Let me explain a little bit about how fermenting foods work in order to give you some context. Different foods ferment correctly at different temperatures due to the intricate balance that is struck between the different bacterias and microbes that you try cultivate during the process. The vast majority of fermented foods (such as kimchi, sauerkraut, sourdough bread, kombucha) go through a process called lacto-fermentation. Essentially we are trying to cultivate little microbes called lactobacilli that do the job of transforming the food for us. These bacteria thrive at temperatures between 22-28 degrees…no higher. Anything above 40 degrees and our lovely lactobacilli that we are cultivating start to die. Indeed, my Oma fermented her Sauerkraut in her basement which must have been around 20 degrees (room temperature)! Omas know what they are doing right?! Yoghurt on the other hand is a bit of a special case and benefits from higher temperatures (between 30-40 degrees) because you are trying to attract and cultivate totally different microbes in the process. In my experience, unless you are getting to be a real specialist with fermentation, foods that require fermentation at temperatures above 28C are extremely rare, with the exception of yoghurt.
The minimum temperature setting on the Thermomix TM6 for fermentation is 37 which is far too high for the vast majority of fermented foods as discussed above. Also, good luck fitting a Kombucha jar or modest quantity of kimchi in the Varoma… if you do, please let me know how you did it! Further to that, Kombucha is traditionally fermented for between over 7-30 days. I’m not sure you’ll want to have your Thermomix running for that long at home!
During my tests I also measured the temperature in the Varoma during fermentation mode at 37C. I was hoping that the temperature inside the Varoma (due to heat loss) would be lower than 37C and hopefully hover around 26C which would be perfect for sourdough bread. Unfortunately my hopes were smashed here. Firstly, the temperature in the Varoma fluctuated dramatically between 22C and 35C as the Thermomix bowl heated and cooled the water intermittently and the steam that rose up hardly lost any temperature on its way. This environment simply is not stable enough to achieve any kind of consistency in your bread (let alone any other fermented foods). Fermenting, especially making sourdough bread, is ALL about creating consistency in the environment and this simply wasn’t predictable enough to be useful. You’d be better off proving at room temperature and waiting a little longer for the dough to rise! Secondly, the environment was too moist for sourdough bread in my opinion, it created so much steam and moisture in the Varoma that would make the dough highly unpredictable and you would risk too much condensation hitting the dough. Thirdly, I’m not sure you’ll find a bowl that can simultaneously contain an ever growing dough and fit in the Varoma tray! In my experience, the Varoma is simply too small to fit the quantity of dough that would make baking sourdough worth it (a minimum of 750-1kg of dough which has to roughly double in size). If you find such a bowl, please let me know!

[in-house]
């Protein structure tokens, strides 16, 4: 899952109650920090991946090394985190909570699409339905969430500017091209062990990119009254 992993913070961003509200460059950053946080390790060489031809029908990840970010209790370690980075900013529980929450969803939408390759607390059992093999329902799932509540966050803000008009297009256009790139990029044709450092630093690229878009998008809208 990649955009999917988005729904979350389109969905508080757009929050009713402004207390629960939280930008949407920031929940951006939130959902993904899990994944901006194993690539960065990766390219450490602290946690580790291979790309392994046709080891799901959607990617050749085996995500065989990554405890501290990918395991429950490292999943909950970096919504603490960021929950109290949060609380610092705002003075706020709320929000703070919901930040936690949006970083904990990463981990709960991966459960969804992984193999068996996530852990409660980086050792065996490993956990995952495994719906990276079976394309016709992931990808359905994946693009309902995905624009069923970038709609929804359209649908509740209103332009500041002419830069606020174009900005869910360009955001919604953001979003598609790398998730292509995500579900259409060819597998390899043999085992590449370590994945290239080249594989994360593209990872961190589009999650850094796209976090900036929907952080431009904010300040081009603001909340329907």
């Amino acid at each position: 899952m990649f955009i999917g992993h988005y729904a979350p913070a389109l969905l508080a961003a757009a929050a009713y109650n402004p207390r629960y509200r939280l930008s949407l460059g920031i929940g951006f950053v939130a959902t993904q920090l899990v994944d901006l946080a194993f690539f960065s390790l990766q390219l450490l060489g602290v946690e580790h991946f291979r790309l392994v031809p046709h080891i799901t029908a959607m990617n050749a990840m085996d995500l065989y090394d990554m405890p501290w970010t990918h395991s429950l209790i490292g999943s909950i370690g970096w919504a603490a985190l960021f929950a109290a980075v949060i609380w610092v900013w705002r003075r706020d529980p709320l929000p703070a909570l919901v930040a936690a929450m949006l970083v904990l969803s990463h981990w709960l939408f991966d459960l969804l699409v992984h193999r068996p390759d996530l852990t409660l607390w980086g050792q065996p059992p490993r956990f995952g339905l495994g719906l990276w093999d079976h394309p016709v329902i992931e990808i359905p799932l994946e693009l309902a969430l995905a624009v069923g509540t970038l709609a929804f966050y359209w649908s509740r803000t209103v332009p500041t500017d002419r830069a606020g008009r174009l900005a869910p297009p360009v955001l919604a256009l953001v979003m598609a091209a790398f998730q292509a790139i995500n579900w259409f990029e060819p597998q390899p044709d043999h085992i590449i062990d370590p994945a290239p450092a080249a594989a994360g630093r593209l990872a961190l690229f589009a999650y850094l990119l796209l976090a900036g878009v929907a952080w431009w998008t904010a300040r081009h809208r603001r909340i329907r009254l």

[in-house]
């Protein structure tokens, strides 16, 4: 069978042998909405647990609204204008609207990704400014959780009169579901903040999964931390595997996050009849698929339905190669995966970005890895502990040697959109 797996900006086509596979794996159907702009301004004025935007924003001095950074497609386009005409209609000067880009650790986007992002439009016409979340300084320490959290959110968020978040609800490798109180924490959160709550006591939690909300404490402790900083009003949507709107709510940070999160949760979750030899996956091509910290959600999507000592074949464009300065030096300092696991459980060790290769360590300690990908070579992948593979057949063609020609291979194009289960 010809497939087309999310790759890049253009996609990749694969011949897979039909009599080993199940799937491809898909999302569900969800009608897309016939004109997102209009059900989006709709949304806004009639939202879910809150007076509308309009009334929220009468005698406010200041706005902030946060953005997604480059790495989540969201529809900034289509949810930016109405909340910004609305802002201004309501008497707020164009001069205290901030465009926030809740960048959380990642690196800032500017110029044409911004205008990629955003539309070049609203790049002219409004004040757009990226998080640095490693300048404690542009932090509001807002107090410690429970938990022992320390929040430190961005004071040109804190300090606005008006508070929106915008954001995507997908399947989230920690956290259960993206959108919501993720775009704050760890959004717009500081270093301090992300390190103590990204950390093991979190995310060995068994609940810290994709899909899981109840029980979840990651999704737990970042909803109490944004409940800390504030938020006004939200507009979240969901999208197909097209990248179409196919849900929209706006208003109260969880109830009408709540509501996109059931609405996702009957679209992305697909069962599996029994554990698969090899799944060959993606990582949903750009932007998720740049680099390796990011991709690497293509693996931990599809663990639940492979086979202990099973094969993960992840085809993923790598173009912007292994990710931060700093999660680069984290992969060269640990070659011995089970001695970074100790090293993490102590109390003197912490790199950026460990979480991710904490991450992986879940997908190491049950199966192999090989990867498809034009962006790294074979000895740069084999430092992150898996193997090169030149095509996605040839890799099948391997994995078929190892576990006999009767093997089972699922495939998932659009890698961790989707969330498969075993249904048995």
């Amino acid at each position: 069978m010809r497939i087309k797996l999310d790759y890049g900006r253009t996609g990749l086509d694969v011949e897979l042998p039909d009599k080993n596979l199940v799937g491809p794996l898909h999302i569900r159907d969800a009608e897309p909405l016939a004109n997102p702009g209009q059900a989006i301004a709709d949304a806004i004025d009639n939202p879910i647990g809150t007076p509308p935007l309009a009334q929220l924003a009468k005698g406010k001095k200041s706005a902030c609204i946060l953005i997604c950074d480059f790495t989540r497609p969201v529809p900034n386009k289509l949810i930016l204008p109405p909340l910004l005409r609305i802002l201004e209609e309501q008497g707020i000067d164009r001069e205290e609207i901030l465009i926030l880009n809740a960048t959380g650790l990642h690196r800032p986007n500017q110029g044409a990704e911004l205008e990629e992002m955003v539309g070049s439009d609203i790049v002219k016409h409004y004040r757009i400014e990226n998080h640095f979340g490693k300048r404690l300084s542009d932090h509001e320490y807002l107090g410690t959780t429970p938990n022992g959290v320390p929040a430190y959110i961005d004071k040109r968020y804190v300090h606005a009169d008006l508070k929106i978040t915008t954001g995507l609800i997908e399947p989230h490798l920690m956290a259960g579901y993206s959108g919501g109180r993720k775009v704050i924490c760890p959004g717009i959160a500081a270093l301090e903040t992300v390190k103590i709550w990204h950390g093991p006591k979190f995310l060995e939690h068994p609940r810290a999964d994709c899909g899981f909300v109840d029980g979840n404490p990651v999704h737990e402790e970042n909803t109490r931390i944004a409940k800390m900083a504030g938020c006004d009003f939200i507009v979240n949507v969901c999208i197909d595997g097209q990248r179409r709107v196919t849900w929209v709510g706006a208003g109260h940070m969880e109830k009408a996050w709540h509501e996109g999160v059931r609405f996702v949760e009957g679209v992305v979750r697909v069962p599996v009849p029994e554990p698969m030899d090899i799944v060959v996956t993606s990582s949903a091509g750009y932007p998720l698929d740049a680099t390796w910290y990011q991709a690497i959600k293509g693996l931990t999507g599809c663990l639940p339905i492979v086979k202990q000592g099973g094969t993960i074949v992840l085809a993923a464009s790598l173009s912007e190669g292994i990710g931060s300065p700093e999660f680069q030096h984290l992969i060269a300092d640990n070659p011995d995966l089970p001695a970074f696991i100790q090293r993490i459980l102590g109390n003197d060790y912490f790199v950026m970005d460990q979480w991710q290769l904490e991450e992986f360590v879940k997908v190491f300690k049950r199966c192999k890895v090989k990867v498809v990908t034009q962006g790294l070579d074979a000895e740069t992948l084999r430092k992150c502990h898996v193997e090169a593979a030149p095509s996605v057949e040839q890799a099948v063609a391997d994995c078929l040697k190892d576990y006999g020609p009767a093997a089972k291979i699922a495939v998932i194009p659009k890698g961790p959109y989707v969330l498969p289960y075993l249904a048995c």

You might be luckier with proving yeasted bread in the Varoma here if you discover a bowl that works for your quantities, but proving yeasted bread is not fermentation at all, next to zero fermentation takes place during that process as it happens so quickly (sometimes in as little as 30 minutes) so it shouldn’t be labeled under this heading.
Overall I was very disappointed with this feature and am a little concerned about the labelling of it as a fermentation mode, when I’m not sure it helps to ferment anything other than Yoghurt. It’s a yoghurt mode guys… nothing more than that!